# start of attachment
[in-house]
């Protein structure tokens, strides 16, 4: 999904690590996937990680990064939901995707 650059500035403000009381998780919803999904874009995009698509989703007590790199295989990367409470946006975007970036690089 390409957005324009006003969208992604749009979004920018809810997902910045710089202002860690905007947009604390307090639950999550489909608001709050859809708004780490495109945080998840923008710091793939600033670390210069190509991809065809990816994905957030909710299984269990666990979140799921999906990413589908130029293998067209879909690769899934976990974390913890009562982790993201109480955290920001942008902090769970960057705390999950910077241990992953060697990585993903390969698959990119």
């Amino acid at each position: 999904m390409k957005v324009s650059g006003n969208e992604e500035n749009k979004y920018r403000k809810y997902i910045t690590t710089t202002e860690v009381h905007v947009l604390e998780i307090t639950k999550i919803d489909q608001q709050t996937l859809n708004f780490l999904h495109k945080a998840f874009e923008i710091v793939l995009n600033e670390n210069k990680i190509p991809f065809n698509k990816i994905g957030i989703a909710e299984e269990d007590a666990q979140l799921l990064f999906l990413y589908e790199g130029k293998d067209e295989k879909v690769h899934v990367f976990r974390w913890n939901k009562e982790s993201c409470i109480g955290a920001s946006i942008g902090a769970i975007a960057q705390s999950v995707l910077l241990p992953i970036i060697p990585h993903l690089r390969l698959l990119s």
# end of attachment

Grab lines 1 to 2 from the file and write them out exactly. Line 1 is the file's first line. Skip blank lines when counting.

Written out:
[in-house]
């Protein structure tokens, strides 16, 4: 999904690590996937990680990064939901995707 650059500035403000009381998780919803999904874009995009698509989703007590790199295989990367409470946006975007970036690089 390409957005324009006003969208992604749009979004920018809810997902910045710089202002860690905007947009604390307090639950999550489909608001709050859809708004780490495109945080998840923008710091793939600033670390210069190509991809065809990816994905957030909710299984269990666990979140799921999906990413589908130029293998067209879909690769899934976990974390913890009562982790993201109480955290920001942008902090769970960057705390999950910077241990992953060697990585993903390969698959990119």